Lately I’ve found myself having to defend our area from unfair attacks – largely from people who have never visited it themselves and who sadly believe a rather stereotyped version of what Knowsley is.
Those of us who live here, work here and raise our families here know the real Knowsley. So we know that the picture that is often painted is far from the full story. And, if you reflect on things, the truth is that there are so many reasons to be cheerful living in our borough.
Of course, I’ve spent a good deal of my time lately thinking and talking about how the continuous Government cuts in funding are really biting in our local communities and they will continue to do so. I’ve had the difficult task of writing to all residents to explain to them the severity of the funding cuts we face, the need for the first Council Tax increase in five years, and what it might mean for them and their families.
Whilst these are extremely challenging times for Knowsley, we are still managing to make some very positive progress, and we are taking steps which will protect and enhance our borough in both the short and the long term.
Last week, we agreed at Cabinet to give financial backing to the proposals to create a Shakespearean theatre and education centre in Prescot. The Shakespeare North Trust’s plans will be considered for planning approval in April. We’re proposing to allocate £6m of the funding we set aside last year for town centre improvements into this project – because, if it gets planning permission, we know it has the potential to create hundreds of jobs, provide a huge stimulus to the local economy, and put Prescot on the international map as a place to visit and study. In the budget this week, George Osborne followed our lead and pledged another £5m from the Government to make this happen. And my colleagues on the Liverpool City Region Combined Authority have also recently expressed their strong support for the project. A reason to be very cheerful indeed!
It’s also been a big step forward for the borough to finalise and agree our Local Plan. This is a really important document which has been six years in the making – it sets out the kind of development we want and need in the borough to create jobs and suitable homes for local families. Now that it is agreed, development will start to take shape. This is really good news for local families, as it means a better choice of quality housing for them and for their children, better infrastructure and business investment into the area, and the chance to create high quality local jobs for our young people. Not only will this help families already living in Knowsley but it’ll also make the area more attractive to those considering moving here in the future.
There are exciting developments afoot in Kirkby – with St Modwen working up their plans for the town centre following the acquisition of the site late last year. I’m told to expect news from them very shortly which should please residents. The Council is also working on plans to improve Huyton Town Centre, so watch this space for updates!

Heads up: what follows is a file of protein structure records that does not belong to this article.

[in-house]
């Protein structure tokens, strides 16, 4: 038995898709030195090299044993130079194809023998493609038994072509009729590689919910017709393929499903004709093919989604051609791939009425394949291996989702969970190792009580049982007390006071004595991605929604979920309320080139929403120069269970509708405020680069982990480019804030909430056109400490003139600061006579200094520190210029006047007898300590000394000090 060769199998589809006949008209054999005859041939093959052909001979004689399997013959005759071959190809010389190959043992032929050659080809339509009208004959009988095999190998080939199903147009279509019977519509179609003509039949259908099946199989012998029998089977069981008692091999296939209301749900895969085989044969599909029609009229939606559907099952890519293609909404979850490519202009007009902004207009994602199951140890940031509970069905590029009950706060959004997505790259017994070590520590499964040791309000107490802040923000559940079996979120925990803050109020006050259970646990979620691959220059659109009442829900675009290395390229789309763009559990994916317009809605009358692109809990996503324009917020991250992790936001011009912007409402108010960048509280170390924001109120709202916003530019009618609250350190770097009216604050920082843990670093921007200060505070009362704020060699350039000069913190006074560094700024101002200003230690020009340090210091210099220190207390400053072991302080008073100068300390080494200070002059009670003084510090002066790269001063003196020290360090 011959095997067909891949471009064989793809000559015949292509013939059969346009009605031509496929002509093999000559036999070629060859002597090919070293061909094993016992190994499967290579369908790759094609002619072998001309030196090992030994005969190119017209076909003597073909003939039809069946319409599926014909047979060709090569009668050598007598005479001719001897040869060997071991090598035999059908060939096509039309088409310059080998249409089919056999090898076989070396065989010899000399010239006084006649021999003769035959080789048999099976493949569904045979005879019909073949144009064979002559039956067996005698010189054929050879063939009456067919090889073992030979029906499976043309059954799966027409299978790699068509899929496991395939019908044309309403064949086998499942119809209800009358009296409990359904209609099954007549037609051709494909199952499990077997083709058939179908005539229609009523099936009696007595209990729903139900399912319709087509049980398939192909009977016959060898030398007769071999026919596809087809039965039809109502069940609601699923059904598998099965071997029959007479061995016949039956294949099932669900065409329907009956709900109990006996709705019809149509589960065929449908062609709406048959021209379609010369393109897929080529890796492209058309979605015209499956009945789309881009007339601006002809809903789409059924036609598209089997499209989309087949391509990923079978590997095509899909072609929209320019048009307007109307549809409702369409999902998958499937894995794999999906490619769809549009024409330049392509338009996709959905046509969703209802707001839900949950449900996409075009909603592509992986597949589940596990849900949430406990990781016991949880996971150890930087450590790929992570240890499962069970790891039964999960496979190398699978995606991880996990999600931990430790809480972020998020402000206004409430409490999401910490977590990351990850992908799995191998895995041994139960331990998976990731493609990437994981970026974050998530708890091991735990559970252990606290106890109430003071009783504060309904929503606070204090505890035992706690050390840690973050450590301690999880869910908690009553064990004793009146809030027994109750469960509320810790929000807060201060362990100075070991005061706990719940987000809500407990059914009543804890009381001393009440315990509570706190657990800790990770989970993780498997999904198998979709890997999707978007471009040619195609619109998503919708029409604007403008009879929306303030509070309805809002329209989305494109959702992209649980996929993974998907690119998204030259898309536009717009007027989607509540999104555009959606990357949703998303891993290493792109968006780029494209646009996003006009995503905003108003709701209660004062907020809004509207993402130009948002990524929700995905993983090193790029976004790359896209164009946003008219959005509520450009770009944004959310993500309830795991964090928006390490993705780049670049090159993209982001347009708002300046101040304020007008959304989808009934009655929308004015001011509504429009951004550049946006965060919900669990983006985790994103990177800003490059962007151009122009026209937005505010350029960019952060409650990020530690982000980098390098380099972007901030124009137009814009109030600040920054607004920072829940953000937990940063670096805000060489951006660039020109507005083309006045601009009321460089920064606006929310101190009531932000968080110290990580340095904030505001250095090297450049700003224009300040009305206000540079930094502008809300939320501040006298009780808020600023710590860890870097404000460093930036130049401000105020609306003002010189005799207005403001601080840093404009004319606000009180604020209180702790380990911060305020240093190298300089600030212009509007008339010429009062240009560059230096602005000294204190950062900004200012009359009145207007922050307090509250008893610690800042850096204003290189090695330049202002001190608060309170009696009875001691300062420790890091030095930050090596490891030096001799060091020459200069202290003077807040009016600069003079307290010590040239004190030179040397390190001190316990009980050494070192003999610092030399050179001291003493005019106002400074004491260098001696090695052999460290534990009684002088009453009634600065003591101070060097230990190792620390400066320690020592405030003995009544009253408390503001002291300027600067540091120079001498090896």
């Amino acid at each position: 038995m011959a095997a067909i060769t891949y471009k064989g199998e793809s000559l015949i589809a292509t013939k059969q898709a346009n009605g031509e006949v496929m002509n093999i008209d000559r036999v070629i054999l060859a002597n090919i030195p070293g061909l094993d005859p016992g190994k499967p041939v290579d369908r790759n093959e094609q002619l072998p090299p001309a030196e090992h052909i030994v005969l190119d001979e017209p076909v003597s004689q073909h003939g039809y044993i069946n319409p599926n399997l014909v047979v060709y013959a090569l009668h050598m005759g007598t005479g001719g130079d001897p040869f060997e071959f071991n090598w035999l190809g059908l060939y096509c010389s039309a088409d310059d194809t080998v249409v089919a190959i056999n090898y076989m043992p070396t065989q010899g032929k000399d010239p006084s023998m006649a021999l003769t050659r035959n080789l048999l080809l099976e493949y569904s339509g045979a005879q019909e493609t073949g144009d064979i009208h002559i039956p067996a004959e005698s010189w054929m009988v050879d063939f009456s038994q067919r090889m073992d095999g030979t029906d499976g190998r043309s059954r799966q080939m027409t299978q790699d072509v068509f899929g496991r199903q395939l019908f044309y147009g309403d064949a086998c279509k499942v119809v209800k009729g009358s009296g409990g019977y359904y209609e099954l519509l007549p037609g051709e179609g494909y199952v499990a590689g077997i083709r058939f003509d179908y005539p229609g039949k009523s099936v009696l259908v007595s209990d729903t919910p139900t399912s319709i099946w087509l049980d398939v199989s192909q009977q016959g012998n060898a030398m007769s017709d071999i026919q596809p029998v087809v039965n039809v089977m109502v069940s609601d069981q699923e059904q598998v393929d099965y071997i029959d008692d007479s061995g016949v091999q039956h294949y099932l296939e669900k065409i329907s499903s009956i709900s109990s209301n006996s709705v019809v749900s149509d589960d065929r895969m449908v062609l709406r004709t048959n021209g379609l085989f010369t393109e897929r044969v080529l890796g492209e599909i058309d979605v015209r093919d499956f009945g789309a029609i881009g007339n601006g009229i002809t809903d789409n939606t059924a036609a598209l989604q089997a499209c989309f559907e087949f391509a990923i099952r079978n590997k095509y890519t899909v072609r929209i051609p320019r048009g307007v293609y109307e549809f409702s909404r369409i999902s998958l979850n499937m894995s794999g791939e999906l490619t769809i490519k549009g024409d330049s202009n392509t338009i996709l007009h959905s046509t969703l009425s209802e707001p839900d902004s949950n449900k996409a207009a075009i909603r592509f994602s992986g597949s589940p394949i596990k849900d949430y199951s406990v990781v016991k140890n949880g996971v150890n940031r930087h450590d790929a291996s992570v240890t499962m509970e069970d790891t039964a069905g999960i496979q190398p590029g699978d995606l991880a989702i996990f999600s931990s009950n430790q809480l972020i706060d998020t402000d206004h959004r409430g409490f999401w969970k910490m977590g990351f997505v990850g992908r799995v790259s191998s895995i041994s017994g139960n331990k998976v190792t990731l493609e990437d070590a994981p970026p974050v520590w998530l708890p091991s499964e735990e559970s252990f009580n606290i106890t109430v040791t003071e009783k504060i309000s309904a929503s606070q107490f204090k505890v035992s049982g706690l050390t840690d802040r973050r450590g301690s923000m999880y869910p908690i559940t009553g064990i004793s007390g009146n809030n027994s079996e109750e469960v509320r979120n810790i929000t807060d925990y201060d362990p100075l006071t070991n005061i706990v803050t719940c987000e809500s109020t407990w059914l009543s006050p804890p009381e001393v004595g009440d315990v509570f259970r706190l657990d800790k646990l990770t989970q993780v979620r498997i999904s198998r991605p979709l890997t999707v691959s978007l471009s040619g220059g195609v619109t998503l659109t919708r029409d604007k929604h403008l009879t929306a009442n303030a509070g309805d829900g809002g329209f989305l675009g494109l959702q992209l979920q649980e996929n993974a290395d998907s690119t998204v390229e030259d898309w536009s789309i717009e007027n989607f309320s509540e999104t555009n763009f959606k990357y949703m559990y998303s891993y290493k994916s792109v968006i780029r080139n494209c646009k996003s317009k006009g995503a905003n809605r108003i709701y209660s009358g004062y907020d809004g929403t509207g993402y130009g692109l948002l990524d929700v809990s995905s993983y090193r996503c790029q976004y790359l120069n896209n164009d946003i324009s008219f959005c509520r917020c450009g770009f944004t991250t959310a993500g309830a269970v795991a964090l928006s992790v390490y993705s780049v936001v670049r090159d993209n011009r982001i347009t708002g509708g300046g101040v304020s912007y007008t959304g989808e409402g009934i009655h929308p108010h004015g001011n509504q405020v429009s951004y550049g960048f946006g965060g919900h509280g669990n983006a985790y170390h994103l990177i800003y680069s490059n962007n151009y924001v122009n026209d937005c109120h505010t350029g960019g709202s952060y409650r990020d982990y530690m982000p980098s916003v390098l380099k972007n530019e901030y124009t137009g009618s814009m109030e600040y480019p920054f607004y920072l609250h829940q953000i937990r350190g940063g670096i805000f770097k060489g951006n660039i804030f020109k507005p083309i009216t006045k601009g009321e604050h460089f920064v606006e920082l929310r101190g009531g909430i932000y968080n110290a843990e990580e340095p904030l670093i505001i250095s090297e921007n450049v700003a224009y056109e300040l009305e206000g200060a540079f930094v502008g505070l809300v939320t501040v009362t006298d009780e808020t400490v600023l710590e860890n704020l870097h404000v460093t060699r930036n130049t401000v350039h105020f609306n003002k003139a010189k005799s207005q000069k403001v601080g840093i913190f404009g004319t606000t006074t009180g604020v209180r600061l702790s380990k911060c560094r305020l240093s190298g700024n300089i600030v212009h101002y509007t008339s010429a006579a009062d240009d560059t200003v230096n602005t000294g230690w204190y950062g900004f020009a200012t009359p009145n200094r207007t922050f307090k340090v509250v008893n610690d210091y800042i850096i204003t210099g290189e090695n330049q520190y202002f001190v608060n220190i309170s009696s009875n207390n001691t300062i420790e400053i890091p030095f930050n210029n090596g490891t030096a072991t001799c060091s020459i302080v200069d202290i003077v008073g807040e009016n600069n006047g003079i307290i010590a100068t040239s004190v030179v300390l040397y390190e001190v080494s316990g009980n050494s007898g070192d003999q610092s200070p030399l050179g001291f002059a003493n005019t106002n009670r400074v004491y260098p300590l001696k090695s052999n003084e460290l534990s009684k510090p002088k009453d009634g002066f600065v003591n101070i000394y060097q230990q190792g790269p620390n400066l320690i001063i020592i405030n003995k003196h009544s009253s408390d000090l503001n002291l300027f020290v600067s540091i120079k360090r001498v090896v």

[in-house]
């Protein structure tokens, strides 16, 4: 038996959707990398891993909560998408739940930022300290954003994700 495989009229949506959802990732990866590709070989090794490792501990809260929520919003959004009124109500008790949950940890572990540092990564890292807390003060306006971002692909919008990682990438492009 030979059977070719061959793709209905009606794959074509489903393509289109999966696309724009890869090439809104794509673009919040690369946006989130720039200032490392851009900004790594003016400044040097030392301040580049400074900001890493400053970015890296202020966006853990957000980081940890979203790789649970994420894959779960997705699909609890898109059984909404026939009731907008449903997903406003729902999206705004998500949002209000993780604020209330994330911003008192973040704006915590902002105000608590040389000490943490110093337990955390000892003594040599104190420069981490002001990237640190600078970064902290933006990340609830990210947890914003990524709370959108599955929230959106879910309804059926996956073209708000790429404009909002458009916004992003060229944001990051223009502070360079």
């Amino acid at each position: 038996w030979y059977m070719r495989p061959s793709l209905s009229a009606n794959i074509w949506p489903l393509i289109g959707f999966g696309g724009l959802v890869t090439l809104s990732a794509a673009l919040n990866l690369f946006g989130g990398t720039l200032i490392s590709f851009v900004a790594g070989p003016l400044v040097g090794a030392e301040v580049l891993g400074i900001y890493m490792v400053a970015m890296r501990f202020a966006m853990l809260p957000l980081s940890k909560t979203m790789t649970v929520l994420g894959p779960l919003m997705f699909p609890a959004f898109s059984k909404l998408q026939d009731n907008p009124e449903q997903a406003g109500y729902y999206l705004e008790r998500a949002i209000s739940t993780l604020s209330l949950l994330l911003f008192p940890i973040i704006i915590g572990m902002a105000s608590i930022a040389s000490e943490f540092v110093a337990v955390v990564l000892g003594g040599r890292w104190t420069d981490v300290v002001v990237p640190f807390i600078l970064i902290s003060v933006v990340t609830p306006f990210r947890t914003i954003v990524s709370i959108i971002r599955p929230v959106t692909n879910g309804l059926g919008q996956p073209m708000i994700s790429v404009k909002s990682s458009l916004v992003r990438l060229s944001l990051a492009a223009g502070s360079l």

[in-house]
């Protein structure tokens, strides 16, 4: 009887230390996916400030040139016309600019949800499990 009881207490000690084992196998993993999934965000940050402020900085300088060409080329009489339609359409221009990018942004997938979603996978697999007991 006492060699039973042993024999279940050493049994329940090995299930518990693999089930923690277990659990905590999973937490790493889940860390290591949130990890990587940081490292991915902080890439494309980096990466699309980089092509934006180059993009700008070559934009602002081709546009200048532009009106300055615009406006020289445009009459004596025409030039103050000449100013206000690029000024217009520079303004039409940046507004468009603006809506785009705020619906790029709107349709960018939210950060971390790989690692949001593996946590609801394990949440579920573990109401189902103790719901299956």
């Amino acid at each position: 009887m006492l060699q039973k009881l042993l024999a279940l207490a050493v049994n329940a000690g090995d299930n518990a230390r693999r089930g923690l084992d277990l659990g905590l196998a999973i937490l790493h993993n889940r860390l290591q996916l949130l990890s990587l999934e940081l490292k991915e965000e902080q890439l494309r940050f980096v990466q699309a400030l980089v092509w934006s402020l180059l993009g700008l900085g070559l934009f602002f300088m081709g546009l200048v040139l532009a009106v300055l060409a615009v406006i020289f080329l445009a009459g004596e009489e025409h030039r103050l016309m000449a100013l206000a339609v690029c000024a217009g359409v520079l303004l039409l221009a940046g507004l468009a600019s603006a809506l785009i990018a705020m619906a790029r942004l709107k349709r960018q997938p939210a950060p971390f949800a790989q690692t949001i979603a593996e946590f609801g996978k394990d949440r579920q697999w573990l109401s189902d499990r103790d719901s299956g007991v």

We are making good progress in children’s social care, which was one of my top priorities when I became Leader. During the last two years, we have been working hard to deliver our improvement plan, and a quarterly update on our progress is sent to the Minister of State for Children and Families. These updates have been well received and there is agreement that we are making strong progress and that significant improvements have been made.
In addition, we have been subject to other external assessments and reviews across children’s services including Children’s Social Care, Knowsley Safeguarding Children’s Board and our Youth Offending Service. The feedback from all has been extremely positive, which is testament to the hard work we have all put in over the last two years.
Progress is being made in education too. We’ve recently agreed to invest £1 million to establish an Education Commission. The aim of the Commission is to explore and agree initiatives aimed at raising teaching standards, pupil attainment, school governance and leadership. This is being supported with a further investment of £2.8 million in a ‘Ways to Work’ programme which will help 4,000 unemployed local residents to find work over the next three years.
Devolution of powers from Government is also a big step forward, not only for Knowsley but for the whole Liverpool City Region. Residents may not have yet started to feel the benefits of this yet, but, with decisions about how best to invest in our region being taken locally, they will soon start to see how this change in governance is helping build confidence from investors, creating jobs in key growth sectors and improving the infrastructure of the region.
And, whilst we have had to make unprecedented cuts to our spending as I mentioned earlier, I’m really comforted by the fact that we’ve been brave enough to think differently about how we deliver services such as leisure centres, rangers, libraries and children’s centres, rather than simply closing these valued services down. We are a co-operative council and we have demonstrated our co-operative principles by taking a positive approach to finding alternative delivery models, involving community groups in the running of services, and encouraging volunteers to get involved – which in turn is giving them great experience and training opportunities that will serve them well in the future.
Of course, we can’t pretend that things are perfect and there is absolutely no room for complacency – but, considering the reality of our situation as one of the hardest hit boroughs in the country when it comes to funding cuts, I am proud of the positive progress we have been able to make – and excited about what we still hope to achieve.